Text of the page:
Every Sunday dinner is spent dining in at our grocery store. We come with our giant bag of canvas bags, our refillable water jugs, sippies of milk/juice (we're quite a site). Our store has a second level for dining and the kids love to look out at shoppers or down at the parking lot activity. I find it helps keep everyone's appetites in check as well to start off with full tummies.


We know every attendant at the deli. Why? Because our store has a policy of offering free cheese slices to children. And for my bunch a free slice of cheese is a great big slice of Heaven. Many of these women and men have now greeted and gifted my children since their infancy, and we, too, know about their children and grandchildren. Community always helps.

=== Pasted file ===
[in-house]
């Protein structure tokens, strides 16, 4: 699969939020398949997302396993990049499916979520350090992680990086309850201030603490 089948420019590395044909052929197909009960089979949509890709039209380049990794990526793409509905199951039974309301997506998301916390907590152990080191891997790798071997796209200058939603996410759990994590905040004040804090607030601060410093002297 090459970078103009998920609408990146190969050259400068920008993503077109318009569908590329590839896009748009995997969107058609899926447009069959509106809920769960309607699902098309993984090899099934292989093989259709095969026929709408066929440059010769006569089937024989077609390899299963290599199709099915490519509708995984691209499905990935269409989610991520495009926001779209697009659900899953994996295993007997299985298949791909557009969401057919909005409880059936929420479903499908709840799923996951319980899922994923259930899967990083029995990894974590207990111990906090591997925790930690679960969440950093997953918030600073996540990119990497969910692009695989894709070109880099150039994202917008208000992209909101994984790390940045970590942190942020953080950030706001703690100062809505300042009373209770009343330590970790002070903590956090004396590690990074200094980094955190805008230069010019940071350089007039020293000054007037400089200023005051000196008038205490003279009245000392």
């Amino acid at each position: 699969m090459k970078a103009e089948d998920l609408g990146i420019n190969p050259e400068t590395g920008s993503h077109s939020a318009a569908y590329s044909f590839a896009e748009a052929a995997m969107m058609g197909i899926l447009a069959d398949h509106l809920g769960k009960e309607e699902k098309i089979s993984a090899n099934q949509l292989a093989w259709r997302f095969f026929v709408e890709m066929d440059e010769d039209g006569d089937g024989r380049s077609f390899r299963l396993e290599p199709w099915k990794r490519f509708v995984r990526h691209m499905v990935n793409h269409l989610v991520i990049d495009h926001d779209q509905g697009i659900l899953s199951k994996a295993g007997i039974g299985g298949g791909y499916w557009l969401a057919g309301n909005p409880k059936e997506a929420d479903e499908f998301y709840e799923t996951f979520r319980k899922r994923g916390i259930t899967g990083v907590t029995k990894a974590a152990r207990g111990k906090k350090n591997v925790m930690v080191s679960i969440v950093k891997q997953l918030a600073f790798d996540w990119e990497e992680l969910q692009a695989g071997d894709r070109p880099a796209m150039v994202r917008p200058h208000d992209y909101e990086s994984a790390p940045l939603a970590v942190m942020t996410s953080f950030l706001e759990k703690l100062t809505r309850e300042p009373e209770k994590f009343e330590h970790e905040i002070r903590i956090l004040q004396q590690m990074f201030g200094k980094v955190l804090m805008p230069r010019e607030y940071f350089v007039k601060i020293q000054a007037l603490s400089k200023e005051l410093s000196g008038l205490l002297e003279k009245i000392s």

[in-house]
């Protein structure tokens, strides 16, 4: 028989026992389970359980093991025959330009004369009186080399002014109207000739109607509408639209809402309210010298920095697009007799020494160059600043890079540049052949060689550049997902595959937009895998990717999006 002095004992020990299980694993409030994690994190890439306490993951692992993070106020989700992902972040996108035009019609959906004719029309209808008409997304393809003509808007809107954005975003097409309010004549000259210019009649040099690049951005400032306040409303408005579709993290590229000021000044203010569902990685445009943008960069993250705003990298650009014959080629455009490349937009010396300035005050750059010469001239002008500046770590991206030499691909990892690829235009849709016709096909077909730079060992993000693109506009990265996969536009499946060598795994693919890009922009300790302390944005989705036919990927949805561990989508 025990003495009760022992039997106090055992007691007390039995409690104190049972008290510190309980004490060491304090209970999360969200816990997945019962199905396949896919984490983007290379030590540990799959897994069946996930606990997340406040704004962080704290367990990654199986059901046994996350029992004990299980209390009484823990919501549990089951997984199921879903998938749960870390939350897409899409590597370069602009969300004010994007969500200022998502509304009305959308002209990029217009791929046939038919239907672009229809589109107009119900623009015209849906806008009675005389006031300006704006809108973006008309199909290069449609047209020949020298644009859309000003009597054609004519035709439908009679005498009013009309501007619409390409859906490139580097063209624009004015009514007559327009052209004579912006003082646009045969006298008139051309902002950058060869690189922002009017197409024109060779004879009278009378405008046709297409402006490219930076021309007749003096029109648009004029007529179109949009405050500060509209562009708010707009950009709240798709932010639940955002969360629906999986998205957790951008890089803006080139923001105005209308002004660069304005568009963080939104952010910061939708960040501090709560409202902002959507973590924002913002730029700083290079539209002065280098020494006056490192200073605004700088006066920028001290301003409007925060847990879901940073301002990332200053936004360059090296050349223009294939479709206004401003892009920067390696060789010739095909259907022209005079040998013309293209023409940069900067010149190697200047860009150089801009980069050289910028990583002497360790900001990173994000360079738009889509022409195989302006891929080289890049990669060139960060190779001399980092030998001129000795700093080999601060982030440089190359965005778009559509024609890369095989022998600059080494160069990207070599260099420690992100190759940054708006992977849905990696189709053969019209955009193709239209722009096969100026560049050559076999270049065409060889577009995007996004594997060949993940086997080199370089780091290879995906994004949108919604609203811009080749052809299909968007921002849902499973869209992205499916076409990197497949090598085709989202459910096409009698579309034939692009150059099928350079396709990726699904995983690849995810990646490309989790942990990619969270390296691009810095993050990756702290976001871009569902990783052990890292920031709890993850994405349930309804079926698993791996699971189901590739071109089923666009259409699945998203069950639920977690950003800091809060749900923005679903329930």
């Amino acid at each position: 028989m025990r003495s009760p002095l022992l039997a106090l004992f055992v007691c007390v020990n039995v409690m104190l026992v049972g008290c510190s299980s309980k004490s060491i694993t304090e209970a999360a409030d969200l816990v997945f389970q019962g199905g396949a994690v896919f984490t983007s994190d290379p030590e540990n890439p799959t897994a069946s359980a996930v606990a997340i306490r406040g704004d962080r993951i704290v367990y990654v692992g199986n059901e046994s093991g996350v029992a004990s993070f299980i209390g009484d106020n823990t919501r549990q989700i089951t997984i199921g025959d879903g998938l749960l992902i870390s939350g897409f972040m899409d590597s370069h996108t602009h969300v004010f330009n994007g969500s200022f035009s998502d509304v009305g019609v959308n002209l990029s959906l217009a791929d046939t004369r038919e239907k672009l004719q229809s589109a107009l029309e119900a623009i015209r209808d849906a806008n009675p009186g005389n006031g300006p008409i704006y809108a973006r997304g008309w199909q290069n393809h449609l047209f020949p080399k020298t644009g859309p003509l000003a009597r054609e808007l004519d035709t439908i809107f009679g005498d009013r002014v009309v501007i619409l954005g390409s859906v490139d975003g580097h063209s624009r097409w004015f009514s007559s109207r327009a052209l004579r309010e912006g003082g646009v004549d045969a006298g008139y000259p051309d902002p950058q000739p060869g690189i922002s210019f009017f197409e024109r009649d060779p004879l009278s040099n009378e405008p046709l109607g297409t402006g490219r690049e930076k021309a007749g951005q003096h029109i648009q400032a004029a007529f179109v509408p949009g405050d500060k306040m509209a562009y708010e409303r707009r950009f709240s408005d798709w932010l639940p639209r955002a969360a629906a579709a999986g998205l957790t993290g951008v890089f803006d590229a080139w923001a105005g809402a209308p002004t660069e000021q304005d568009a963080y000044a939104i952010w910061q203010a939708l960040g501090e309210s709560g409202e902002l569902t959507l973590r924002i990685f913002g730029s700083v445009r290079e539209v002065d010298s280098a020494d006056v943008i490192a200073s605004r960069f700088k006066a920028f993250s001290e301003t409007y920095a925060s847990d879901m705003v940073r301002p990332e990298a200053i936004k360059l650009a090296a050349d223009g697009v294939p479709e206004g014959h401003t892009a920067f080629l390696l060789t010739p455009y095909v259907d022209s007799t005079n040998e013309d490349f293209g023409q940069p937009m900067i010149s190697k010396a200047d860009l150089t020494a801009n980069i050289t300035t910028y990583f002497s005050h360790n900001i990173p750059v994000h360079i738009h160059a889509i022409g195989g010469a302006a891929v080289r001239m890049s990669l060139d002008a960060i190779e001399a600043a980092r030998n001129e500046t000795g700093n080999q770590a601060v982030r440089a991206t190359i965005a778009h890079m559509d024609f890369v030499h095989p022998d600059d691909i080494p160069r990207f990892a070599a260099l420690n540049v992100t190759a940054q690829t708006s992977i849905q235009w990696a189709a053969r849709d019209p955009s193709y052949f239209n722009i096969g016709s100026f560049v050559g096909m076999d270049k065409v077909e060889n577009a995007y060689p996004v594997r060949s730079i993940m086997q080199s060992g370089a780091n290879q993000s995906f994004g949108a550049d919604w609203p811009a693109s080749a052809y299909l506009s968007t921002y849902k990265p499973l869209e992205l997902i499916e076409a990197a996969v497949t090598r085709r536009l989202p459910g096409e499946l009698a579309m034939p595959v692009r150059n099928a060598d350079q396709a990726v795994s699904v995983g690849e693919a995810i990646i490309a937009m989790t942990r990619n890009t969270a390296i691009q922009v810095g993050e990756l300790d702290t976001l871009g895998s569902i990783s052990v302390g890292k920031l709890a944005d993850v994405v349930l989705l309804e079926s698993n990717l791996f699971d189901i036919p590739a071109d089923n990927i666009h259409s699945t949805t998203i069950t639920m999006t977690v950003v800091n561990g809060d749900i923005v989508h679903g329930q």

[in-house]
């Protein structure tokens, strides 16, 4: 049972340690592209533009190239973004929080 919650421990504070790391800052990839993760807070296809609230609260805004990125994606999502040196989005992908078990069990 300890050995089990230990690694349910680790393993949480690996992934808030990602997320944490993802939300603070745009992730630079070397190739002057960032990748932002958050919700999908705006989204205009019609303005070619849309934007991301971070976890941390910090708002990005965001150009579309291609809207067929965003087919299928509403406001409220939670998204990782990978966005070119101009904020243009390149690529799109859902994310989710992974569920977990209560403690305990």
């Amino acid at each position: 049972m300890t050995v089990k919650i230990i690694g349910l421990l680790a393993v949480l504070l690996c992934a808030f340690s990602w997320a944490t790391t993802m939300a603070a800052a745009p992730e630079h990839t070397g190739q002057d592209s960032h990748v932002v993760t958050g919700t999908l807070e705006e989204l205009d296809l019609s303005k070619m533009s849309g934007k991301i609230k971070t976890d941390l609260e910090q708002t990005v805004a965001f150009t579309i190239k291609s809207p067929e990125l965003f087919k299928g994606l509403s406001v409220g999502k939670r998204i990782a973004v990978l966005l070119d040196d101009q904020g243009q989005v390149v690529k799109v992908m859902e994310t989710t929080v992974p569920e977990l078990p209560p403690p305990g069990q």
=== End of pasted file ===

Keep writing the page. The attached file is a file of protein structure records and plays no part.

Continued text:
Once your children reach a certain age, let them in on the budgeting, too. We have our oldest bring her calcuator or Ipod and keep a running total of our expenses. Are we near our budget? Did we go over with a certain item? What's her prediction for the final total? It's an awesome way to teach, and it keeps all of us accountable to our budget.


Since we embrace the full family-ness (chaos and all) of the trip, each child helps to take items off of shelves, put them in the cart, and scratch items off the list. We typically pay with gift certificates purchased through my children's school, and each child even gets to practice paying for the bill by handing one certificate each to the cashier. Everyone helps to bring the goods into our house and put everything away. It's become a point of pride to see who can carry more bags and I'm all for it.